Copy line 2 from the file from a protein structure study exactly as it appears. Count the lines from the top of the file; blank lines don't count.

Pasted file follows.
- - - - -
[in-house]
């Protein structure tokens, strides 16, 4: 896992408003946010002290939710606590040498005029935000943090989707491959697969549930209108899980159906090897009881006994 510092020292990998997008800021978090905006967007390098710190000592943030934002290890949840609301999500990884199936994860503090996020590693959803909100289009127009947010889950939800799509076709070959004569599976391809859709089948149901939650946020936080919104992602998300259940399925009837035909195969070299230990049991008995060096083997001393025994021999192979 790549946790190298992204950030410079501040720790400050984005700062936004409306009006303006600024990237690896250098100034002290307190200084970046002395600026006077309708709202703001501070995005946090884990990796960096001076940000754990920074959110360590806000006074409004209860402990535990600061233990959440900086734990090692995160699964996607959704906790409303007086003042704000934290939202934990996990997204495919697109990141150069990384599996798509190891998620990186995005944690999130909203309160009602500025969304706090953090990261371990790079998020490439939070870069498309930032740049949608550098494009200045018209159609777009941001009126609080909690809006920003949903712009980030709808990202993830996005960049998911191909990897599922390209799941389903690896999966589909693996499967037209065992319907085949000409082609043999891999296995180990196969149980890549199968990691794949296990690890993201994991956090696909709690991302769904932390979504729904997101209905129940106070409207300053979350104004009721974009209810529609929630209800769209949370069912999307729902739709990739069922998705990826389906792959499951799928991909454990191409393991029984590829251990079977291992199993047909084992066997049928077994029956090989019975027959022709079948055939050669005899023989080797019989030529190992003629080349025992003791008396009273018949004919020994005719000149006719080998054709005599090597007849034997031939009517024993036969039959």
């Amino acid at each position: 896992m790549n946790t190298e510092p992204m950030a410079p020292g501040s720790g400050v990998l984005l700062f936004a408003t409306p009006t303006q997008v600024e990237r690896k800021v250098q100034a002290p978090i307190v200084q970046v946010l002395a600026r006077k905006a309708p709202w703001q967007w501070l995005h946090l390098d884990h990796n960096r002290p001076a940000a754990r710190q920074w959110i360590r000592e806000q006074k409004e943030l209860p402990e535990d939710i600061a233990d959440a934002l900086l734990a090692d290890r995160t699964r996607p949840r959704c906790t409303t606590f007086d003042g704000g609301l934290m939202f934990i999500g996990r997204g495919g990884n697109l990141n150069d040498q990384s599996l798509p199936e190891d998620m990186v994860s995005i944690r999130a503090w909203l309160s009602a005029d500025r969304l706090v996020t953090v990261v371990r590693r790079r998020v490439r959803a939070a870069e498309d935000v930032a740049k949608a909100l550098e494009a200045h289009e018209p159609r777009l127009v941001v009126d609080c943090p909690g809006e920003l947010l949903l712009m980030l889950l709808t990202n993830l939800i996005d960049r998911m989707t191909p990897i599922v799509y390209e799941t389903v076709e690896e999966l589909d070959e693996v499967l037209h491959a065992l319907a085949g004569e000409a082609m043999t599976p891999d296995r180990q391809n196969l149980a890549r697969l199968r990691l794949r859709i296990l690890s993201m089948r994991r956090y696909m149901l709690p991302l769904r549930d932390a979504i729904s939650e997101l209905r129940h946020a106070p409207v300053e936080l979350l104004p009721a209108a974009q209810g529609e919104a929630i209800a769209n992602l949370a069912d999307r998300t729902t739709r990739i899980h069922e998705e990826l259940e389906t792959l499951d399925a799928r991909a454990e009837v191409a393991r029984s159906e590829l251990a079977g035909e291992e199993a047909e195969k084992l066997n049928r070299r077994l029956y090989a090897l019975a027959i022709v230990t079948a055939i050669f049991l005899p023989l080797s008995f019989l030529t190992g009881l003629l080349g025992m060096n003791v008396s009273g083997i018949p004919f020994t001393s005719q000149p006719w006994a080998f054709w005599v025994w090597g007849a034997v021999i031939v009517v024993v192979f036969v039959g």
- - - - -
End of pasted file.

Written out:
């Protein structure tokens, strides 16, 4: 896992408003946010002290939710606590040498005029935000943090989707491959697969549930209108899980159906090897009881006994 510092020292990998997008800021978090905006967007390098710190000592943030934002290890949840609301999500990884199936994860503090996020590693959803909100289009127009947010889950939800799509076709070959004569599976391809859709089948149901939650946020936080919104992602998300259940399925009837035909195969070299230990049991008995060096083997001393025994021999192979 790549946790190298992204950030410079501040720790400050984005700062936004409306009006303006600024990237690896250098100034002290307190200084970046002395600026006077309708709202703001501070995005946090884990990796960096001076940000754990920074959110360590806000006074409004209860402990535990600061233990959440900086734990090692995160699964996607959704906790409303007086003042704000934290939202934990996990997204495919697109990141150069990384599996798509190891998620990186995005944690999130909203309160009602500025969304706090953090990261371990790079998020490439939070870069498309930032740049949608550098494009200045018209159609777009941001009126609080909690809006920003949903712009980030709808990202993830996005960049998911191909990897599922390209799941389903690896999966589909693996499967037209065992319907085949000409082609043999891999296995180990196969149980890549199968990691794949296990690890993201994991956090696909709690991302769904932390979504729904997101209905129940106070409207300053979350104004009721974009209810529609929630209800769209949370069912999307729902739709990739069922998705990826389906792959499951799928991909454990191409393991029984590829251990079977291992199993047909084992066997049928077994029956090989019975027959022709079948055939050669005899023989080797019989030529190992003629080349025992003791008396009273018949004919020994005719000149006719080998054709005599090597007849034997031939009517024993036969039959």